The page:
HAMLETIt waves me still.Go on; I'll follow thee.MARCELLUSYou shall not go my lord.HAMLETHold off your hands.HORATIOBe ruled, you shall not go.HAMLETMy fate cries out,And makes each petty artery in this bodyAs hardy as the Nemean lion's nerve.Still am I called. Unhand me gentlemen–By heaven I'll make a ghost of him that lets me.I say, away!–Go on, I'll follow thee.[Exeunt GHOST and HAMLET.]
Context: Prince Hamlet of Denmark learns that his father was murdered by Claudius, his father's brother who is now king and that Queen Gertrude, Hamlet's mother, was adulterous with Claudius. Hamlet, already heartsick at his mother's hasty and incestuous marriage with Claudius, and knowing that Claudius has usurped the throne that should have been his, is horrified and distracted at this double blow. He swears to avenge his father's murder. But how? Claudius is king, well-guarded, powerful. Hamlet feigns madness to screen himself and possibly to disarm Claudius, and in addition plans to test the accuracy of the ghost's accusation by having the visiting players enact a scene like the murder of his father in the king's presence. Now, despondent, and hating his life and the corruption about him, he plays with the idea of death.
HAMLET. . .To die, to sleep–To sleep, perchance to dream, ay there's the rub,For in that sleep of death what dreams may comeWhen we have shuffled off this mortal coil,Must give us pause; there's the respectThat makes calamity of so long life.. . .
Context: This pithy saying has become a proverb around the world. In the play, young Prince Hamlet of Denmark is informed by his dead father's ghost that he was murdered in his sleep by his brother Claudius, the present king, and that Hamlet's mother, Gertrude, was adulterous with Claudius. Hamlet swears to avenge his father. But how will he accomplish the revenge against the well-guarded king? As a beginning, Hamlet pretends madness, which ruse, if he is convincing, may disarm Claudius. The prince behaves oddly in the presence of Ophelia, daughter of the king's chief councilor, Polonius. Ophelia tells her father, and he concludes that Hamlet is mad. The tedious Polonius reports Hamlet's strange behavior to the king and queen:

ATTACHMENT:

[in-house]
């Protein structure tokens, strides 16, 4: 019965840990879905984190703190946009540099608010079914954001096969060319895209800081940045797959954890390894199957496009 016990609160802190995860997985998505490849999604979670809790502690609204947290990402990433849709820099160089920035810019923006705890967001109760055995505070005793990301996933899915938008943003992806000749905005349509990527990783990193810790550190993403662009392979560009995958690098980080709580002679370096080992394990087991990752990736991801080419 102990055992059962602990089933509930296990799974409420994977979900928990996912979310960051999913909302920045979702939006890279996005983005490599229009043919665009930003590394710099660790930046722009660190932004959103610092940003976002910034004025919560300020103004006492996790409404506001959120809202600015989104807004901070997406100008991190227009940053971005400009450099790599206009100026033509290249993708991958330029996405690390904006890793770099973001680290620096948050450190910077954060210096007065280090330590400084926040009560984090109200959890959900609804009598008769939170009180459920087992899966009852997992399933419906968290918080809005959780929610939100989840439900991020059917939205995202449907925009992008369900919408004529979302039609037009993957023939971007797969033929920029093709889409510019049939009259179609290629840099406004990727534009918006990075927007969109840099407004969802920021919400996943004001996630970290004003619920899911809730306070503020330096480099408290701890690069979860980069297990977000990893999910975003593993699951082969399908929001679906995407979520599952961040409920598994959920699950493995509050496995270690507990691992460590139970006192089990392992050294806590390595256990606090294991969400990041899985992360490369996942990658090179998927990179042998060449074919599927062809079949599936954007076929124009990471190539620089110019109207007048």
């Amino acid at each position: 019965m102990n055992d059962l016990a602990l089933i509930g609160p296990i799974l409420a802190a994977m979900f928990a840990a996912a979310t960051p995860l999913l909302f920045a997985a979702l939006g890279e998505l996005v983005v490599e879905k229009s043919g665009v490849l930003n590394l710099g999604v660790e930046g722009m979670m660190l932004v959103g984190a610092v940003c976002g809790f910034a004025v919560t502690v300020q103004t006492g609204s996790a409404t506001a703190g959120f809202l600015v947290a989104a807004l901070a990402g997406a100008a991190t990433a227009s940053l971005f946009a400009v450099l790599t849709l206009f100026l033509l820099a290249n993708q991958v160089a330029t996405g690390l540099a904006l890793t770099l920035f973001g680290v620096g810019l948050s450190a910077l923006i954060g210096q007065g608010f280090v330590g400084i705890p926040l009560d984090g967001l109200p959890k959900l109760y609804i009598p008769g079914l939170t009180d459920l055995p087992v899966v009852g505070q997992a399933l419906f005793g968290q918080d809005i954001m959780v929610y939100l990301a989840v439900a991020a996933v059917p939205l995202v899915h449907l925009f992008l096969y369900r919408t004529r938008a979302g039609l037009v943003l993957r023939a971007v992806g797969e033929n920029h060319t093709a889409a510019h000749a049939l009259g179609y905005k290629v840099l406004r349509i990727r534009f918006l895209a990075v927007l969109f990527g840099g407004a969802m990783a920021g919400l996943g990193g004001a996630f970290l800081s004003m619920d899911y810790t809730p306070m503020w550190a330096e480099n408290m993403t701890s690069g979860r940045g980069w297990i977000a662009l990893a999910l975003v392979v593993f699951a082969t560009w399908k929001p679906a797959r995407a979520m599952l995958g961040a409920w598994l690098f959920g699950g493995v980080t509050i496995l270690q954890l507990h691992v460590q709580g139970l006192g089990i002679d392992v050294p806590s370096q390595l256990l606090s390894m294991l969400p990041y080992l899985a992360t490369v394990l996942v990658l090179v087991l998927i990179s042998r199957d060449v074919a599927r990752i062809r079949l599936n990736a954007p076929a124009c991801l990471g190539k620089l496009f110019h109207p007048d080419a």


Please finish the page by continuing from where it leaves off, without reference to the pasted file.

POLONIUSMy liege, and madam, to expostulateWhat majesty should be, what duty is,Why day is day, night night, and time is time,Were nothing but to waste night, day, and time.Therefore since brevity is the soul of wit,And tediousness the limbs and outward flourishes,I will be brief–your noble son is mad.. . .
Context: Caviar, the roe of the sturgeon, which is pickled, salted, and prepared as a relish, requires for its appreciation a cultivated palate. Ordinary people, in Shakespeare's day, did not have this acquired appetite. Therefore, if they ate caviar they would not like or appreciate it. By extension, the saying means above or beyond the comprehension or taste of ordinary people. In the play, Prince Hamlet greets a band of strolling players who come to Elsinore Castle. He asks their leader to give a speech, a passionate speech, and the leader replies: